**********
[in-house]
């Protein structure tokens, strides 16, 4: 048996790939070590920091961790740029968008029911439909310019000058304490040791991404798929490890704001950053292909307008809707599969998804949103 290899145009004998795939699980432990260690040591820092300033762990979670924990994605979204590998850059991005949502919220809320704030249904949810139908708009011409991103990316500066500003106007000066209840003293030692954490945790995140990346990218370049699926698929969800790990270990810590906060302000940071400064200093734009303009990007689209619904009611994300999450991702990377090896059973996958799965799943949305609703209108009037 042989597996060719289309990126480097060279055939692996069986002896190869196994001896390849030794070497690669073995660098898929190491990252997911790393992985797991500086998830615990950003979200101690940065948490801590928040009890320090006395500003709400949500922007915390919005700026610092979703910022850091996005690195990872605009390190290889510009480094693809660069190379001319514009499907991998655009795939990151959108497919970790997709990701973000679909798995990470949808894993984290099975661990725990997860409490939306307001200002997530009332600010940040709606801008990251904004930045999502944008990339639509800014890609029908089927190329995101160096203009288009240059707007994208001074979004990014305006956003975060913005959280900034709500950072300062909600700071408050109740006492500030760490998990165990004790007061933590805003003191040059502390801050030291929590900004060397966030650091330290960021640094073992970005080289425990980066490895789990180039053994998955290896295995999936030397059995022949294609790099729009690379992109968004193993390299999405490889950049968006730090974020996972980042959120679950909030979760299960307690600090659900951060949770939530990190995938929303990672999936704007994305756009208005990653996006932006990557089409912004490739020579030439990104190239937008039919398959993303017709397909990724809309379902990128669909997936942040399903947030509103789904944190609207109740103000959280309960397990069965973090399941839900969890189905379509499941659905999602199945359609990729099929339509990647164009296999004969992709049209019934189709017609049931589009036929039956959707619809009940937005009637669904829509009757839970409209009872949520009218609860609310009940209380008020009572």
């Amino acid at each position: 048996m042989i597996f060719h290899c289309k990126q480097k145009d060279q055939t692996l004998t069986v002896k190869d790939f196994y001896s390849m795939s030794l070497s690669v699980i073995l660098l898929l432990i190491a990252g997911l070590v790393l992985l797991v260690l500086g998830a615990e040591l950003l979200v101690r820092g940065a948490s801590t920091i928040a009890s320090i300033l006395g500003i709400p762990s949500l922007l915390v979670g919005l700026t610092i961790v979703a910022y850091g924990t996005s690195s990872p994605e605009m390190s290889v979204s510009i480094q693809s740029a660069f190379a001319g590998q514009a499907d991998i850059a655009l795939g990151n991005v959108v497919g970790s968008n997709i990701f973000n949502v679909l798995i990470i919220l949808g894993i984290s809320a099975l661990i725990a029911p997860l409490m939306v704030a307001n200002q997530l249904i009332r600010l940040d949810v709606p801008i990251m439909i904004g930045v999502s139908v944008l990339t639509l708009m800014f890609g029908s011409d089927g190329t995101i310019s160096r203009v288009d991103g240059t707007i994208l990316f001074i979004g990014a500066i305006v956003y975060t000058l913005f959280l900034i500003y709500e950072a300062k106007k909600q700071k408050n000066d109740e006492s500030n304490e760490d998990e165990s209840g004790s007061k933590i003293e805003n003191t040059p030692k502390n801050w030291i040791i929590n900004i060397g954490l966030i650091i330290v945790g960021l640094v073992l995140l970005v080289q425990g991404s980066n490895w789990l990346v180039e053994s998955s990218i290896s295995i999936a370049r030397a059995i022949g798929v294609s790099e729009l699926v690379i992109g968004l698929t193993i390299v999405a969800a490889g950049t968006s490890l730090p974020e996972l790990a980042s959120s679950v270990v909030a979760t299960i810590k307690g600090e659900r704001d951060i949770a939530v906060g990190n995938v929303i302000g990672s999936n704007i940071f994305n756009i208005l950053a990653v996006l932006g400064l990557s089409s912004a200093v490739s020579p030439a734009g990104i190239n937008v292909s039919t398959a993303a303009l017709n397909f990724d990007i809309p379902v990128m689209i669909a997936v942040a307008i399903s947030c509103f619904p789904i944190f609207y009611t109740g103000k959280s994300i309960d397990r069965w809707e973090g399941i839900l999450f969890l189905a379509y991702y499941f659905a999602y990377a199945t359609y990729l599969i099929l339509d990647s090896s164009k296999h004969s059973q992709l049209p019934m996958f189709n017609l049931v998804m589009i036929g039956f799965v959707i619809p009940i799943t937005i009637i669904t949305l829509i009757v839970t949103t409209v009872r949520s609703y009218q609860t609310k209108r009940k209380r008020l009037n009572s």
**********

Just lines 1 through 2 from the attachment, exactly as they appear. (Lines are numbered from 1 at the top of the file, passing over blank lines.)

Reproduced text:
[in-house]
């Protein structure tokens, strides 16, 4: 048996790939070590920091961790740029968008029911439909310019000058304490040791991404798929490890704001950053292909307008809707599969998804949103 290899145009004998795939699980432990260690040591820092300033762990979670924990994605979204590998850059991005949502919220809320704030249904949810139908708009011409991103990316500066500003106007000066209840003293030692954490945790995140990346990218370049699926698929969800790990270990810590906060302000940071400064200093734009303009990007689209619904009611994300999450991702990377090896059973996958799965799943949305609703209108009037 042989597996060719289309990126480097060279055939692996069986002896190869196994001896390849030794070497690669073995660098898929190491990252997911790393992985797991500086998830615990950003979200101690940065948490801590928040009890320090006395500003709400949500922007915390919005700026610092979703910022850091996005690195990872605009390190290889510009480094693809660069190379001319514009499907991998655009795939990151959108497919970790997709990701973000679909798995990470949808894993984290099975661990725990997860409490939306307001200002997530009332600010940040709606801008990251904004930045999502944008990339639509800014890609029908089927190329995101160096203009288009240059707007994208001074979004990014305006956003975060913005959280900034709500950072300062909600700071408050109740006492500030760490998990165990004790007061933590805003003191040059502390801050030291929590900004060397966030650091330290960021640094073992970005080289425990980066490895789990180039053994998955290896295995999936030397059995022949294609790099729009690379992109968004193993390299999405490889950049968006730090974020996972980042959120679950909030979760299960307690600090659900951060949770939530990190995938929303990672999936704007994305756009208005990653996006932006990557089409912004490739020579030439990104190239937008039919398959993303017709397909990724809309379902990128669909997936942040399903947030509103789904944190609207109740103000959280309960397990069965973090399941839900969890189905379509499941659905999602199945359609990729099929339509990647164009296999004969992709049209019934189709017609049931589009036929039956959707619809009940937005009637669904829509009757839970409209009872949520009218609860609310009940209380008020009572």